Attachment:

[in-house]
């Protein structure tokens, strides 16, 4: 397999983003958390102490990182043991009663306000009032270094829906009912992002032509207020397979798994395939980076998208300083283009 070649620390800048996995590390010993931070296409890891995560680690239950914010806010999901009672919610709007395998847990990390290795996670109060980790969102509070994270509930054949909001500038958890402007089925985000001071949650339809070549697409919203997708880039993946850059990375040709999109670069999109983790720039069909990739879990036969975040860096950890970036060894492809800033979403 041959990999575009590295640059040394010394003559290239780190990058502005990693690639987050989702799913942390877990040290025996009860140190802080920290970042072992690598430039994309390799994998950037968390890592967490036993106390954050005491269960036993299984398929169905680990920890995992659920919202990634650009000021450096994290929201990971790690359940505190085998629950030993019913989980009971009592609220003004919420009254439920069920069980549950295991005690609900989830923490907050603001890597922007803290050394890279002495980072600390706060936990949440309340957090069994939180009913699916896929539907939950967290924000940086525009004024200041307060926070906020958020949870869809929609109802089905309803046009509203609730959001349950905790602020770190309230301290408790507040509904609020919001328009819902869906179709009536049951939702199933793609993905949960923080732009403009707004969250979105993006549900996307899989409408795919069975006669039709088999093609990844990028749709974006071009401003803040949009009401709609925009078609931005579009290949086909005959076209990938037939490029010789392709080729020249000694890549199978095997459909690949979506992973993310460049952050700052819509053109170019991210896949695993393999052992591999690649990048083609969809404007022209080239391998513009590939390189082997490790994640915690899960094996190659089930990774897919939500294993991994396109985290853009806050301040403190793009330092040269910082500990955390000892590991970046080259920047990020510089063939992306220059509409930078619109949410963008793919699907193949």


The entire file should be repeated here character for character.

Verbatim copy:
[in-house]
């Protein structure tokens, strides 16, 4: 397999983003958390102490990182043991009663306000009032270094829906009912992002032509207020397979798994395939980076998208300083283009 070649620390800048996995590390010993931070296409890891995560680690239950914010806010999901009672919610709007395998847990990390290795996670109060980790969102509070994270509930054949909001500038958890402007089925985000001071949650339809070549697409919203997708880039993946850059990375040709999109670069999109983790720039069909990739879990036969975040860096950890970036060894492809800033979403 041959990999575009590295640059040394010394003559290239780190990058502005990693690639987050989702799913942390877990040290025996009860140190802080920290970042072992690598430039994309390799994998950037968390890592967490036993106390954050005491269960036993299984398929169905680990920890995992659920919202990634650009000021450096994290929201990971790690359940505190085998629950030993019913989980009971009592609220003004919420009254439920069920069980549950295991005690609900989830923490907050603001890597922007803290050394890279002495980072600390706060936990949440309340957090069994939180009913699916896929539907939950967290924000940086525009004024200041307060926070906020958020949870869809929609109802089905309803046009509203609730959001349950905790602020770190309230301290408790507040509904609020919001328009819902869906179709009536049951939702199933793609993905949960923080732009403009707004969250979105993006549900996307899989409408795919069975006669039709088999093609990844990028749709974006071009401003803040949009009401709609925009078609931005579009290949086909005959076209990938037939490029010789392709080729020249000694890549199978095997459909690949979506992973993310460049952050700052819509053109170019991210896949695993393999052992591999690649990048083609969809404007022209080239391998513009590939390189082997490790994640915690899960094996190659089930990774897919939500294993991994396109985290853009806050301040403190793009330092040269910082500990955390000892590991970046080259920047990020510089063939992306220059509409930078619109949410963008793919699907193949």